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Re: Couple things...




    > From: Michael Sperber <sperber@xxxxxxxxxxxxxxxxxxxxxxxxxxx>

    > Ray> It's not immediately obvious to me how to implement some of the
    > Ray> functionality that's not allowed to GC without allocating call
    > Ray> frames - particularly since strings are represented internally
    > Ray> as a tree structure.  I'll look more closely at it tomorrow and
    > Ray> cite specific cases.

    > As to the strings & characters issue---we all agree that it
    > needs to be addressed.  But apart from that?

I think "may GC" applies to all entry points.

Even something banal like "extract_double" may wind up having to
reduce a number by running Scheme code (as in a bignum rational with
bignums implemented in Scheme (or just on the Scheme heap) or a
continued fraction numeric extension written in Scheme).

Other examples of the problem are process migration and persistent
stores which are, I think, something that people are likely to take a
stab at more often these days.  If anything, very simple
implementations are one of the more likely places for those kinds of
feature to show up.

(Why the "constants" should be an exception to "may GC" is something I
can't imagine.)

I think we've cooked down the implications of some FFI design space
parameters to this:


   Parameter			Restricting		Resulting
				Choice			Restriction
   ----------------------------------------------------------------

   A. GC only at certain	Yes		Aynchronous threads may
      C sequence points?			not cause GC;  signal
                                        	handlers may not cause
                                                GC

   B. Scheme values		Yes		Requires A
      repesented as 
      C rvalues?

   C. Barrierless reads		Yes		Certain incremental GC
      and writes to Scheme			techniques prohibited;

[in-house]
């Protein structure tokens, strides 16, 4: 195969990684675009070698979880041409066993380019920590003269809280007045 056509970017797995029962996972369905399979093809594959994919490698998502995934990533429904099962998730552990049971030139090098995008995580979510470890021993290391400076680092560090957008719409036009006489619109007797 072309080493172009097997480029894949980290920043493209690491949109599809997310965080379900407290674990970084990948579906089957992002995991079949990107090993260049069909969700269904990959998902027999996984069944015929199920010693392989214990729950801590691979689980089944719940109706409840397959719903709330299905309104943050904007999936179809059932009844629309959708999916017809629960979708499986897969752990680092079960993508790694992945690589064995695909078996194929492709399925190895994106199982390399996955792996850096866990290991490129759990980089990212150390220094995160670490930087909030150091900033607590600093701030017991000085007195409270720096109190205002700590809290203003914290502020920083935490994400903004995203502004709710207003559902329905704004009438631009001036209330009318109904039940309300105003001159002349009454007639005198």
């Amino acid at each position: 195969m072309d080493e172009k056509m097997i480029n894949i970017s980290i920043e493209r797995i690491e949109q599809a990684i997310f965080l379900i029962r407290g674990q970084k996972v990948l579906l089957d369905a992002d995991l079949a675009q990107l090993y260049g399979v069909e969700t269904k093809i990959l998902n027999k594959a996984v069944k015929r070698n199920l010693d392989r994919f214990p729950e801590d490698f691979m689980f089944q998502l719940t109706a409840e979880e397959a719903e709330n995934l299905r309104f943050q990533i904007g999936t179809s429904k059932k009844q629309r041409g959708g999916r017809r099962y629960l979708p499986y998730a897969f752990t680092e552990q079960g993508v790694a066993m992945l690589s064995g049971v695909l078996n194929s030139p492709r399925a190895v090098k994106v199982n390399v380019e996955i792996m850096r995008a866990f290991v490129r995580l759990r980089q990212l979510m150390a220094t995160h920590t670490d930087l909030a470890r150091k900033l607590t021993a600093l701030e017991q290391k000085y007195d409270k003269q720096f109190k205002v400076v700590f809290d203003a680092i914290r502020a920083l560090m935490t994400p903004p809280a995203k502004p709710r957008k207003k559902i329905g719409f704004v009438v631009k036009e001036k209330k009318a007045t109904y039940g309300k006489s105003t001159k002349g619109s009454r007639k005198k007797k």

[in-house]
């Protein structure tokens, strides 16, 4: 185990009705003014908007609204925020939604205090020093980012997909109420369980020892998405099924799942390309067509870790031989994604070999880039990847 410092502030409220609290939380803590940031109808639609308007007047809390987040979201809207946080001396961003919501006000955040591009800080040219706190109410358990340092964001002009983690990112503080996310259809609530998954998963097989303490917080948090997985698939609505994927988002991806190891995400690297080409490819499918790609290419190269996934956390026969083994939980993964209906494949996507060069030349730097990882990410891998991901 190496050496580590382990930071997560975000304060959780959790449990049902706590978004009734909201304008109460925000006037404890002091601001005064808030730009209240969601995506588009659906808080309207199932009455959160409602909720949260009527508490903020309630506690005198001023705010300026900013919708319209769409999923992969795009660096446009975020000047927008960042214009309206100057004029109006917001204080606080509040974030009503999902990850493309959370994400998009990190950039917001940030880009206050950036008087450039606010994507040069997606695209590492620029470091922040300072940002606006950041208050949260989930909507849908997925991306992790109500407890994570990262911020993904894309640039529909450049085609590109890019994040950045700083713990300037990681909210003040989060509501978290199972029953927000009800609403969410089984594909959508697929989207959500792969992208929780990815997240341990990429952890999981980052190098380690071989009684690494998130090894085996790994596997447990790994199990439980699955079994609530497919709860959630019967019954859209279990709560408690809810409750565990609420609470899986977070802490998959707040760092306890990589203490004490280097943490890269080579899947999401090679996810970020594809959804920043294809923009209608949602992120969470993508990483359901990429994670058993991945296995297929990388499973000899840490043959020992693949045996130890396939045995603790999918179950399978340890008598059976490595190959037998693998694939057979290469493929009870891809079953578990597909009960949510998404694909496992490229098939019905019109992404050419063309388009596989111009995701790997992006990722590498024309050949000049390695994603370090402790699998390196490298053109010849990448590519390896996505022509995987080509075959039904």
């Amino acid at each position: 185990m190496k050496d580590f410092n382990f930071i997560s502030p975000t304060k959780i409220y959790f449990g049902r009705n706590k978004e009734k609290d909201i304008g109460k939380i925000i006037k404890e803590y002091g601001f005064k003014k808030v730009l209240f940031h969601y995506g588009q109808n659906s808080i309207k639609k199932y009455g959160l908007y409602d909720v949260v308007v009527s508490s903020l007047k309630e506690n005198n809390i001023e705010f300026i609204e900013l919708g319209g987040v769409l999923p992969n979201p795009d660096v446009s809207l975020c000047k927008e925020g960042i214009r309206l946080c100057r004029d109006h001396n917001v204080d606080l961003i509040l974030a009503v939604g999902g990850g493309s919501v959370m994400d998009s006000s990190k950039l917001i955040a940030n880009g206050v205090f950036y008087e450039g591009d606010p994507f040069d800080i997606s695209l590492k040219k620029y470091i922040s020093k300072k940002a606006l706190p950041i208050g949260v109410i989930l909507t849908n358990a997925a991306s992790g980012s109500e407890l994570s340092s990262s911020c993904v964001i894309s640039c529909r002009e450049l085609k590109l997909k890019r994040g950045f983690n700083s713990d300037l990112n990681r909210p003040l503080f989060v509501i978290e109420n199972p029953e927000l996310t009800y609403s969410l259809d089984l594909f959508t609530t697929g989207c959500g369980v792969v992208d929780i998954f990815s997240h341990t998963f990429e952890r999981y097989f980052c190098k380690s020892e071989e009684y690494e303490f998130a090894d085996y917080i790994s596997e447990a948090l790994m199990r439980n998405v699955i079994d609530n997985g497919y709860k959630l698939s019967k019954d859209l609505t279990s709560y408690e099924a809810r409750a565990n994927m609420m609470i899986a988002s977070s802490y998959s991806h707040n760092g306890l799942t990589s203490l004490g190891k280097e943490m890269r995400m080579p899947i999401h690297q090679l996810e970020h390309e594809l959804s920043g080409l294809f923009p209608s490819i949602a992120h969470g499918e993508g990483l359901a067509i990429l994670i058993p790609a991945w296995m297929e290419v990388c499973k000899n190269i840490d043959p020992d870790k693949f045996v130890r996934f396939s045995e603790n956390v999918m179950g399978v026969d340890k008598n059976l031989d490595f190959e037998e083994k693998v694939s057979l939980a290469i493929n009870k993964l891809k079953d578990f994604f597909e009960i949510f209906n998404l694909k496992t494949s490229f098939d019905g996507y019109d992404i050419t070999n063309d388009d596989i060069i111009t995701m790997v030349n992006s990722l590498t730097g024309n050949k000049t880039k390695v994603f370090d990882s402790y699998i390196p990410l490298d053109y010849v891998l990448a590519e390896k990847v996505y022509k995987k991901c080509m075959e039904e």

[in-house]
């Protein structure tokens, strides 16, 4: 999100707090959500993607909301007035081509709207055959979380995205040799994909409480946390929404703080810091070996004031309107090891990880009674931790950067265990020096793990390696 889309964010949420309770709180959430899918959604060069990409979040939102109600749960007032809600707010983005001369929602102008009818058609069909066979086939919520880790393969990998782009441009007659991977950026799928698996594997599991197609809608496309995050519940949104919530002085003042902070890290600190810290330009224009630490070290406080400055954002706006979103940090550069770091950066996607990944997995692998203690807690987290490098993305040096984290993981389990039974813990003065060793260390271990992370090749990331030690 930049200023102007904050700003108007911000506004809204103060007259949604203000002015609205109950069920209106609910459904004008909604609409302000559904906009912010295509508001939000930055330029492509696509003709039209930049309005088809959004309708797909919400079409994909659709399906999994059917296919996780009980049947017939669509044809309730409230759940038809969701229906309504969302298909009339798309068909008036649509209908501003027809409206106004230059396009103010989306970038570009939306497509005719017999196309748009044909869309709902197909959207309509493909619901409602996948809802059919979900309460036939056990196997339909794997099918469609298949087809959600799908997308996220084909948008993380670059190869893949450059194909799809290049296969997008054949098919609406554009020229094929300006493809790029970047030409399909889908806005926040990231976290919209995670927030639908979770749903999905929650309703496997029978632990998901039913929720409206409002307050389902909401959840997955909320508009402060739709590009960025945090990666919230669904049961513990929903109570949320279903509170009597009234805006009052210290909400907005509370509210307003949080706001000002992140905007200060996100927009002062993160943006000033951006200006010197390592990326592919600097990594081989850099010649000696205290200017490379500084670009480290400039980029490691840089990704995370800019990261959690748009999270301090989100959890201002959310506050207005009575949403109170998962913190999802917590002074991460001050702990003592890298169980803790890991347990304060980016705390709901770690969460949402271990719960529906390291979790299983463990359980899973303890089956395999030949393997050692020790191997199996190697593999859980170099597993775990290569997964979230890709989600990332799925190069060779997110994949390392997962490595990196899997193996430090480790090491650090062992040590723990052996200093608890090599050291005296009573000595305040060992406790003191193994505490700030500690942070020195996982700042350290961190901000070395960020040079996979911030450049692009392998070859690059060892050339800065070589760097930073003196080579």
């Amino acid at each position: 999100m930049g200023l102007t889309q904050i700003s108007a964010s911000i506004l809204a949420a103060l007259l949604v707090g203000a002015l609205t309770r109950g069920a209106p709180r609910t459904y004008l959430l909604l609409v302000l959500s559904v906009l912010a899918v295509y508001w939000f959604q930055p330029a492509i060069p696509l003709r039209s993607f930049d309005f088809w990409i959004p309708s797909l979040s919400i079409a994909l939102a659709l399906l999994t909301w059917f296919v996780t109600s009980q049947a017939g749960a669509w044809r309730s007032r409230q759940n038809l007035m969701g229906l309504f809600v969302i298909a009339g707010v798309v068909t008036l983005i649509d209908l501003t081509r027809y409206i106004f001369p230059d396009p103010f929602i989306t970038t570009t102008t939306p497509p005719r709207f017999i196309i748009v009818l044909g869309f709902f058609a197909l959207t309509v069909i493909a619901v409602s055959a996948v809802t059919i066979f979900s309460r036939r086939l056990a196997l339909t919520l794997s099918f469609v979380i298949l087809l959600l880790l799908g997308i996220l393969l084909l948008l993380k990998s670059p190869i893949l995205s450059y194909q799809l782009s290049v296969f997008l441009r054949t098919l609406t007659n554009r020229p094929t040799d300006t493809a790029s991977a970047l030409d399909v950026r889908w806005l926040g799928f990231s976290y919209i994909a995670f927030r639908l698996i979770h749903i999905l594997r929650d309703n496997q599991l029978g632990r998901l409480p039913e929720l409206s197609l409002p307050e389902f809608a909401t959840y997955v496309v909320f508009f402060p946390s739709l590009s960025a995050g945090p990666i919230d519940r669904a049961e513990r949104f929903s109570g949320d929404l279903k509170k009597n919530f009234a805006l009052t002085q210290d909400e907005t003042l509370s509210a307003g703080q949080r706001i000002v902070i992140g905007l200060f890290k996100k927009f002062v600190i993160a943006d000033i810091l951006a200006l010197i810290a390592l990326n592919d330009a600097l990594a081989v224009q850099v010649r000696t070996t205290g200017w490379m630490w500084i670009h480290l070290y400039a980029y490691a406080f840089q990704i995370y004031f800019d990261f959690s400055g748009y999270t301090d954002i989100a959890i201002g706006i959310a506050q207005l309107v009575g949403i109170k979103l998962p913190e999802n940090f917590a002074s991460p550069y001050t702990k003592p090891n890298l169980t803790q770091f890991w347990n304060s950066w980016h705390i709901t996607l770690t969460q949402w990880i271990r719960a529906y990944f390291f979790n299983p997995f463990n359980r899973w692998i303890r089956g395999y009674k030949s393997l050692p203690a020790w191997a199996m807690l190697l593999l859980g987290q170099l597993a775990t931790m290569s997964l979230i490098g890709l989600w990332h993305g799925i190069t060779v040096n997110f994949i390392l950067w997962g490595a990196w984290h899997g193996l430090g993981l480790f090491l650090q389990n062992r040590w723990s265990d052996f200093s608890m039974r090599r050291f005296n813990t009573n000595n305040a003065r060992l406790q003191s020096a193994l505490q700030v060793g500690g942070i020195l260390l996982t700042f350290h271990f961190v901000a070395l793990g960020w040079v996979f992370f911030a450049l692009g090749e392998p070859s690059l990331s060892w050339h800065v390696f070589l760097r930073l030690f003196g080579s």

locations?				Requires A and B


Note that (not A) implies (not (or B C)).   Coherent choices here are:

	1. no to all three
        2. A (and B?)		(A+B has no disadvantage compared to A?)
        3. A, B, and C

each progressively more restrictive than the last.

(The chart doesn't talk about "human factors" restrictions like
tempting users to mistakenly write `cons (a, cons (b, nil))'.)

Supposing that your choice is (A+B) or (A+B+C), then there's a new
parameter which is what you're asking Ray about:


   D. Some FFI functions may	Yes		Scheme types not extensible
      not cause GC                              in Scheme;
                                                Some scheme types or procedures
                                                not implementable in terms
                                                of others;
                                                (Implies A, of course)

which strikes me as eerily Java-esque.  Incrementally better in that
there is still a _little_ room to "subclass" (for example) the number
type or cons-pair type -- but only by a tiny increment since there
would still be a huge restriction on representations of (for example)
small, exact, integers or pairs.  (So much for that big Oaklisp
revival?)

In all cases, the "resulting restriction" becomes implicit in
FFI-using code.  An implementation that promises users support for an
A+B+C+D FFI in one release can not also promise to add asynchronous
execution in an upward compatible way, can not plan to use certain
incremental GC techniques while remaining upward compatible with code
that uses the FFI, and can not promise to compatibly add extensibility 
of the basic Scheme types.

Does it make sense to request implementation of those restriction
in other people's implementations?

-t